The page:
Pink Floyd - Live At Pompeii has been released with the following bonus features:
Interview With Adrian Maben (24m11s, 1.78:1 Anamorphic, 2.0 Stereo): This extra features the director of Pink Floyd - Live At Pompeii talking about the ideas behind the film and the discussions he had both with the band and their management. Maben goes on to discuss the process of filming in Pompeii - he only had three days both in the streets and the amphitheatre - and the later recordings in Paris and London given the tight schedule to which the band were operating.
This bonus feature is subtitled in all the languages present on the disc.
Photo Gallery (24x Images, 1.78:1 Anamorphic): Against a 1.78:1 backdrop, this extra contains twenty-four images from the concert and studio footage.
Odds 'n' Sods: This bonus feature includes still images categorised into:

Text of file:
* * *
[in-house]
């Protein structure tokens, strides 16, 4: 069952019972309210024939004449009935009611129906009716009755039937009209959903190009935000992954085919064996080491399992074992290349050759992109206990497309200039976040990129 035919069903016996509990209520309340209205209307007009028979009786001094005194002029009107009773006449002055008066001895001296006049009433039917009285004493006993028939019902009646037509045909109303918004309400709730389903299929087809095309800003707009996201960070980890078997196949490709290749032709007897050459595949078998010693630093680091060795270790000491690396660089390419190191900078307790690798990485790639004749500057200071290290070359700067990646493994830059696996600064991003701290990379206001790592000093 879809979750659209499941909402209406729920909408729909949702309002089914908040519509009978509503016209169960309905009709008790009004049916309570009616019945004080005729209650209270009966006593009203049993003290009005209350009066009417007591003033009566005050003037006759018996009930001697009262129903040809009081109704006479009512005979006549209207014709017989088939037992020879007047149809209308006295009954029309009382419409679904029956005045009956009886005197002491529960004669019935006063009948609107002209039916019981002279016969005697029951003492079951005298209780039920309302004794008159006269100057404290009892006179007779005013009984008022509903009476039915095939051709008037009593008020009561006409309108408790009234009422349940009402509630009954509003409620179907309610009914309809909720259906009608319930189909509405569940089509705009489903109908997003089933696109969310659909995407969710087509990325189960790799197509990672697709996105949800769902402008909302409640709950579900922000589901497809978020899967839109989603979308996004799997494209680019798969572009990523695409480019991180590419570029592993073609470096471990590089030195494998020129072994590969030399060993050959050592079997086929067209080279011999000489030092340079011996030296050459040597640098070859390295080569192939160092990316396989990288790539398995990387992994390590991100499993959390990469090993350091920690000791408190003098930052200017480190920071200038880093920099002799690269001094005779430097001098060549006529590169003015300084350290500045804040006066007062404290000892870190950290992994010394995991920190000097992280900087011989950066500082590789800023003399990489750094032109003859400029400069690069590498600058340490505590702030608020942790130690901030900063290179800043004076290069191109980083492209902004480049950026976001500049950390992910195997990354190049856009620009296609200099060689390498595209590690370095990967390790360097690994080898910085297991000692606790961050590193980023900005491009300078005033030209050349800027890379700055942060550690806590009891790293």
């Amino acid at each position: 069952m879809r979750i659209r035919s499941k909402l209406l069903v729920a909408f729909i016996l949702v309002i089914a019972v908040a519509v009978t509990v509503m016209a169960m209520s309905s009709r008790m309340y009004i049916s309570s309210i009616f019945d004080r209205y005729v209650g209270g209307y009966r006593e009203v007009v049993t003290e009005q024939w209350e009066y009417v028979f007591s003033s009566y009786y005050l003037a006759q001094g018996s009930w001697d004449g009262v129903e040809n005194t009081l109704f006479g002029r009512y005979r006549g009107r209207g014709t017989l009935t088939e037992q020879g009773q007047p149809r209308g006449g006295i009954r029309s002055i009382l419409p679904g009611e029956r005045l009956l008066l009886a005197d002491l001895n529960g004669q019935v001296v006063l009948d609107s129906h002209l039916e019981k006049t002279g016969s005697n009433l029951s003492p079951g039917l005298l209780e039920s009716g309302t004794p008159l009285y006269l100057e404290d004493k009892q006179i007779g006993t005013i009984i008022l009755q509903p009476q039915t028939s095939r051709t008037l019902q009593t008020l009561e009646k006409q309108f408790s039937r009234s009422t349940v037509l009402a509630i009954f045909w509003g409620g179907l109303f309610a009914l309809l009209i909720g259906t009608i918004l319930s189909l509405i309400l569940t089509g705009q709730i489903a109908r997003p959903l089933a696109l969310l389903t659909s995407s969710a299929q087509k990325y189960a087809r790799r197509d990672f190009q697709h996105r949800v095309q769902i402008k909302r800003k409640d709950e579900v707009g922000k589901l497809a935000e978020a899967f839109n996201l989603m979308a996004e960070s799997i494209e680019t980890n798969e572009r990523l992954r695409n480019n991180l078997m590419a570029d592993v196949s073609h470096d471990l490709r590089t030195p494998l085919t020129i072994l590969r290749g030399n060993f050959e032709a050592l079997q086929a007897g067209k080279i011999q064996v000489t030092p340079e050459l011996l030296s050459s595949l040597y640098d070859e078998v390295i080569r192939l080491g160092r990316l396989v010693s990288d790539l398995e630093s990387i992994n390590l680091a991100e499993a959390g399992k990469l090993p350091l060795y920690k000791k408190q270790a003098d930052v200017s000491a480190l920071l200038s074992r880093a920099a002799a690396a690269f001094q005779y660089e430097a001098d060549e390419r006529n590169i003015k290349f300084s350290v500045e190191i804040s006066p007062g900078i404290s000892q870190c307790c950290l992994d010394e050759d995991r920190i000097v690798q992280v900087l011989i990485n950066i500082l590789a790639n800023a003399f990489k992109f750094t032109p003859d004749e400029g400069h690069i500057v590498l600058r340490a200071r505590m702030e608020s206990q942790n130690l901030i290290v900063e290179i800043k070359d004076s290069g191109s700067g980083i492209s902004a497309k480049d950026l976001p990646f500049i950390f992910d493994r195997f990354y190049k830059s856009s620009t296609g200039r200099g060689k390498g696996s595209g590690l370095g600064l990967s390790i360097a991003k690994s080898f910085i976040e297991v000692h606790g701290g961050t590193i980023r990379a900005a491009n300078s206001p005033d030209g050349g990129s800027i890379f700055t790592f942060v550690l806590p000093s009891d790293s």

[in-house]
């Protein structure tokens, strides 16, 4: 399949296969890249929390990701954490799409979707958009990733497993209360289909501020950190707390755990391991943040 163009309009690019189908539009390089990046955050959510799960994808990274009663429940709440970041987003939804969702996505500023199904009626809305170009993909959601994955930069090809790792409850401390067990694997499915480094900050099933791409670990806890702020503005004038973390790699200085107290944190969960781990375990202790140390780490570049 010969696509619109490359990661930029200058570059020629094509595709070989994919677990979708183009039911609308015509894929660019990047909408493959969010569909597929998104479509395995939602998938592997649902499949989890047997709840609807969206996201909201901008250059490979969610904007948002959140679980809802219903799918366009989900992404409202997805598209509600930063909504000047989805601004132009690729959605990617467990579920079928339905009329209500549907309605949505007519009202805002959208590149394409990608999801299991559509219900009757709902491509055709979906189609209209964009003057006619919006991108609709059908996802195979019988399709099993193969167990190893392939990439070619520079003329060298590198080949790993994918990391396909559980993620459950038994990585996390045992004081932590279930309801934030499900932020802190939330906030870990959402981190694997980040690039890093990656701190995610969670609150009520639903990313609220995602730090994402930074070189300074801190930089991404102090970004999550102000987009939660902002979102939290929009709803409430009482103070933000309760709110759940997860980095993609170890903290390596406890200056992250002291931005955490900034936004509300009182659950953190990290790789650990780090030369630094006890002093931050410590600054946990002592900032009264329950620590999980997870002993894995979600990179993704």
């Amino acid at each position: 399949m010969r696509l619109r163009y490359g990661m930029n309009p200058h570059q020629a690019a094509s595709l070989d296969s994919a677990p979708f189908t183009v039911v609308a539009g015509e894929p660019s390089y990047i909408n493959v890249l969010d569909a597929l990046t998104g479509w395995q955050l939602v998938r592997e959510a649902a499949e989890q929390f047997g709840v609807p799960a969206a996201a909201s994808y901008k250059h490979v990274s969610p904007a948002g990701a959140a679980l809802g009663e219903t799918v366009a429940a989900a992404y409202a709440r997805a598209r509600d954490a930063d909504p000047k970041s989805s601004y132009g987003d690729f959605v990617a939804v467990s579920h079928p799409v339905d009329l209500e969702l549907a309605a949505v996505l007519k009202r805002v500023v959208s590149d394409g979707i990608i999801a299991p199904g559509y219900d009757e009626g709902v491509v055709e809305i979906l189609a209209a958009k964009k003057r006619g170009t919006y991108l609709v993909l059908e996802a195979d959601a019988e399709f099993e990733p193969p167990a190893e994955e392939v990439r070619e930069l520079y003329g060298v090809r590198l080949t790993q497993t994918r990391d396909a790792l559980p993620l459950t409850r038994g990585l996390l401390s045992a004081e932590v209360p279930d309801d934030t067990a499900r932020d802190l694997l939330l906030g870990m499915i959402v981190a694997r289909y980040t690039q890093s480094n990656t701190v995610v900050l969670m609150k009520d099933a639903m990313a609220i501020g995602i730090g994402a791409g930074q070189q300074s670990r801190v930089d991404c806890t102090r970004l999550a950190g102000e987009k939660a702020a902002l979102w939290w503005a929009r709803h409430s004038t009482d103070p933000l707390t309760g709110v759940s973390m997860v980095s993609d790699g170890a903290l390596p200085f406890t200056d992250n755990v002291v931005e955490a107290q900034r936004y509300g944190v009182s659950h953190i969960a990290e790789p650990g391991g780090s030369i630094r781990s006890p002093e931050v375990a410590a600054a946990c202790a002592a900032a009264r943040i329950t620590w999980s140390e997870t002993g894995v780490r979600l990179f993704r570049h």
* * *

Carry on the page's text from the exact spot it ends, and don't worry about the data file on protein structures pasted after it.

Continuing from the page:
- Bootleg Album Covers
- VHS/Laserdisc Covers From Previous Releases Of Live In Pompeii
- Rough Sketches By Storm Thorgerson For The Cover Of This DVD Release
Lyrics (7x Images): This short extra lists the lyrics to both Echoes and Set The Controls For The Heart Of The Sun.
Map And History Of Pompeii (7x Images): This bonus feature contains four pages of text and three maps of Pompeii to summarise the history of the ancient city.
There are a number of clips of the DVD release of Pink Floyd - Live In Pompeii available to view online either in:
Pink Floyd - Live At Pompeii will not go down as one of the all-time classic concert films but it really isn't at all bad. Clearly one does have to be a fan of the band to even begin to enjoy this film but even those that count themselves as such might find this is a little slight. Still, a number of the songs performed here are genuinely great, such as Echoes, One Of These Days and Set The Controls For The Heart Of The Sun, and the candid footage of the band at work and being interviewed by Maben show a significantly different side to how Pink Floyd had normally presented themselves.
Pink Floyd - Live At Pompeii is a fine DVD and comes with a good deal of extras - recommended but really for fans of Pink Floyd only.
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7 out of 10